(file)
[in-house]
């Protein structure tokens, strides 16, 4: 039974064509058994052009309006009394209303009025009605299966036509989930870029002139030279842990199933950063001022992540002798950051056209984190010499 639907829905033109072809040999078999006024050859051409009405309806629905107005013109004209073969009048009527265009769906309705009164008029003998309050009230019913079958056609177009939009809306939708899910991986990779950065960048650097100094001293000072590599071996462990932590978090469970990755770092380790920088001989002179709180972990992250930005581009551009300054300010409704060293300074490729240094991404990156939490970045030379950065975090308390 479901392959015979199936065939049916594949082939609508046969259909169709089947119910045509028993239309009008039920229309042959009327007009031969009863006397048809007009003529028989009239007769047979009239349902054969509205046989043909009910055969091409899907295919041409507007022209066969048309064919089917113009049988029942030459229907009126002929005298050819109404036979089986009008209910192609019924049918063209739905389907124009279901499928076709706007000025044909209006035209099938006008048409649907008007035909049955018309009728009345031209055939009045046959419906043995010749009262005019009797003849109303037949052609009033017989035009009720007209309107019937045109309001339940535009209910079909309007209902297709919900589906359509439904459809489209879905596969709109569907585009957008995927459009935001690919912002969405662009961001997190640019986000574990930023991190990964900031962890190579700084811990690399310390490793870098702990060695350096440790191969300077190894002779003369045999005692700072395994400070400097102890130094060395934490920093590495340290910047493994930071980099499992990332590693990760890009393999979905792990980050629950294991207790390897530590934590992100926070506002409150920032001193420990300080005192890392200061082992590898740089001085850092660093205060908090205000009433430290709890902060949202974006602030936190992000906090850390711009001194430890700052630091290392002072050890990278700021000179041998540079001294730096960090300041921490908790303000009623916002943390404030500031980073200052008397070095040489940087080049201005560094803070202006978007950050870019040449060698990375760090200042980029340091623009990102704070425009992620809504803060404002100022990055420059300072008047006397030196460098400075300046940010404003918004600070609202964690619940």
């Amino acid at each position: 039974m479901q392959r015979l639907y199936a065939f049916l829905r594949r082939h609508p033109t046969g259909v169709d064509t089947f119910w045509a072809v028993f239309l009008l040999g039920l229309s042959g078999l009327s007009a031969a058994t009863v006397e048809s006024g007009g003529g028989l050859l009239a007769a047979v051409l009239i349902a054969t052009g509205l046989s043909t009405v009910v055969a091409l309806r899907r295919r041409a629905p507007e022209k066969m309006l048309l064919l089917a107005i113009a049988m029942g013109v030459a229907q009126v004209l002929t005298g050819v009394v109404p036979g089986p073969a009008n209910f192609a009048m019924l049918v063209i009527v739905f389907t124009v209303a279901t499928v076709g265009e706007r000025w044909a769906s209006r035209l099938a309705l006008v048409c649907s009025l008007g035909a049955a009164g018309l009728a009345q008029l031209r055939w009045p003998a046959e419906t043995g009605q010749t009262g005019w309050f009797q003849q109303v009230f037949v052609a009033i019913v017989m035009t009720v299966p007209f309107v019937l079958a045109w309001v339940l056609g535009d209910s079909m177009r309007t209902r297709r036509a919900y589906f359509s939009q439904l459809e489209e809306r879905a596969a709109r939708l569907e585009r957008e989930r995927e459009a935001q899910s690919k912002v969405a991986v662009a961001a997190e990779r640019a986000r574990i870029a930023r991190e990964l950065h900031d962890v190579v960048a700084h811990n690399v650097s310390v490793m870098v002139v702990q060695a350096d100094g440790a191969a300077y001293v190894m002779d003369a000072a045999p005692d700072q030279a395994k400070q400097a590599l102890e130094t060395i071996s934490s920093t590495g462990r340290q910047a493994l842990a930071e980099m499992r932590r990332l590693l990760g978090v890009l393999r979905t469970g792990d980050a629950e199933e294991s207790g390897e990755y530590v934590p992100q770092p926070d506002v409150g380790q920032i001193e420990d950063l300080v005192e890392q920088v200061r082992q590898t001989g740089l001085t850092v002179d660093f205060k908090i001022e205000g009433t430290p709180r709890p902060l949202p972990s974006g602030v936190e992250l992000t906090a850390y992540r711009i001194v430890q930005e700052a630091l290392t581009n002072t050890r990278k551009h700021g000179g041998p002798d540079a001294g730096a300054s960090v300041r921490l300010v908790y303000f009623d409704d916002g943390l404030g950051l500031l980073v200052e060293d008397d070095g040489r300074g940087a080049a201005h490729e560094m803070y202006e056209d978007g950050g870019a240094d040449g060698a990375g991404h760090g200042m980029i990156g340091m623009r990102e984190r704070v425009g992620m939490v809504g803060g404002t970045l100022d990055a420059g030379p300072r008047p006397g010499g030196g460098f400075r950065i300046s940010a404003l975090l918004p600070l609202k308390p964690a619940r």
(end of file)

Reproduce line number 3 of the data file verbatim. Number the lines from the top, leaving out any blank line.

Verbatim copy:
């Amino acid at each position: 039974m479901q392959r015979l639907y199936a065939f049916l829905r594949r082939h609508p033109t046969g259909v169709d064509t089947f119910w045509a072809v028993f239309l009008l040999g039920l229309s042959g078999l009327s007009a031969a058994t009863v006397e048809s006024g007009g003529g028989l050859l009239a007769a047979v051409l009239i349902a054969t052009g509205l046989s043909t009405v009910v055969a091409l309806r899907r295919r041409a629905p507007e022209k066969m309006l048309l064919l089917a107005i113009a049988m029942g013109v030459a229907q009126v004209l002929t005298g050819v009394v109404p036979g089986p073969a009008n209910f192609a009048m019924l049918v063209i009527v739905f389907t124009v209303a279901t499928v076709g265009e706007r000025w044909a769906s209006r035209l099938a309705l006008v048409c649907s009025l008007g035909a049955a009164g018309l009728a009345q008029l031209r055939w009045p003998a046959e419906t043995g009605q010749t009262g005019w309050f009797q003849q109303v009230f037949v052609a009033i019913v017989m035009t009720v299966p007209f309107v019937l079958a045109w309001v339940l056609g535009d209910s079909m177009r309007t209902r297709r036509a919900y589906f359509s939009q439904l459809e489209e809306r879905a596969a709109r939708l569907e585009r957008e989930r995927e459009a935001q899910s690919k912002v969405a991986v662009a961001a997190e990779r640019a986000r574990i870029a930023r991190e990964l950065h900031d962890v190579v960048a700084h811990n690399v650097s310390v490793m870098v002139v702990q060695a350096d100094g440790a191969a300077y001293v190894m002779d003369a000072a045999p005692d700072q030279a395994k400070q400097a590599l102890e130094t060395i071996s934490s920093t590495g462990r340290q910047a493994l842990a930071e980099m499992r932590r990332l590693l990760g978090v890009l393999r979905t469970g792990d980050a629950e199933e294991s207790g390897e990755y530590v934590p992100q770092p926070d506002v409150g380790q920032i001193e420990d950063l300080v005192e890392q920088v200061r082992q590898t001989g740089l001085t850092v002179d660093f205060k908090i001022e205000g009433t430290p709180r709890p902060l949202p972990s974006g602030v936190e992250l992000t906090a850390y992540r711009i001194v430890q930005e700052a630091l290392t581009n002072t050890r990278k551009h700021g000179g041998p002798d540079a001294g730096a300054s960090v300041r921490l300010v908790y303000f009623d409704d916002g943390l404030g950051l500031l980073v200052e060293d008397d070095g040489r300074g940087a080049a201005h490729e560094m803070y202006e056209d978007g950050g870019a240094d040449g060698a990375g991404h760090g200042m980029i990156g340091m623009r990102e984190r704070v425009g992620m939490v809504g803060g404002t970045l100022d990055a420059g030379p300072r008047p006397g010499g030196g460098f400075r950065i300046s940010a404003l975090l918004p600070l609202k308390p964690a619940r």